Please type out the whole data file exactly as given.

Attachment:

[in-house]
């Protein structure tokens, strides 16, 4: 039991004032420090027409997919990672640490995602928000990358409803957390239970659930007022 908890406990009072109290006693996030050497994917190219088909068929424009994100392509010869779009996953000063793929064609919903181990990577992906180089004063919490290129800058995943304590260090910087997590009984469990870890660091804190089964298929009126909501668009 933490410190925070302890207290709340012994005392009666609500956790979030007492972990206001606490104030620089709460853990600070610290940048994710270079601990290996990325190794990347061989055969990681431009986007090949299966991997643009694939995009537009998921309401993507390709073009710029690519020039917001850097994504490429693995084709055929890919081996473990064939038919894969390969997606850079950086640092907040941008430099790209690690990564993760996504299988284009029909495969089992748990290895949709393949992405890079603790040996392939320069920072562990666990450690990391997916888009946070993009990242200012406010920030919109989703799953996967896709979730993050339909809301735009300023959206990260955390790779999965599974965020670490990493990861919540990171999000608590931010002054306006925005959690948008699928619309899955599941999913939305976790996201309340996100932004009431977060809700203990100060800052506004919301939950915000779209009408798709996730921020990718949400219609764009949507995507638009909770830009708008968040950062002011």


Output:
[in-house]
């Protein structure tokens, strides 16, 4: 039991004032420090027409997919990672640490995602928000990358409803957390239970659930007022 908890406990009072109290006693996030050497994917190219088909068929424009994100392509010869779009996953000063793929064609919903181990990577992906180089004063919490290129800058995943304590260090910087997590009984469990870890660091804190089964298929009126909501668009 933490410190925070302890207290709340012994005392009666609500956790979030007492972990206001606490104030620089709460853990600070610290940048994710270079601990290996990325190794990347061989055969990681431009986007090949299966991997643009694939995009537009998921309401993507390709073009710029690519020039917001850097994504490429693995084709055929890919081996473990064939038919894969390969997606850079950086640092907040941008430099790209690690990564993760996504299988284009029909495969089992748990290895949709393949992405890079603790040996392939320069920072562990666990450690990391997916888009946070993009990242200012406010920030919109989703799953996967896709979730993050339909809301735009300023959206990260955390790779999965599974965020670490990493990861919540990171999000608590931010002054306006925005959690948008699928619309899955599941999913939305976790996201309340996100932004009431977060809700203990100060800052506004919301939950915000779209009408798709996730921020990718949400219609764009949507995507638009909770830009708008968040950062002011």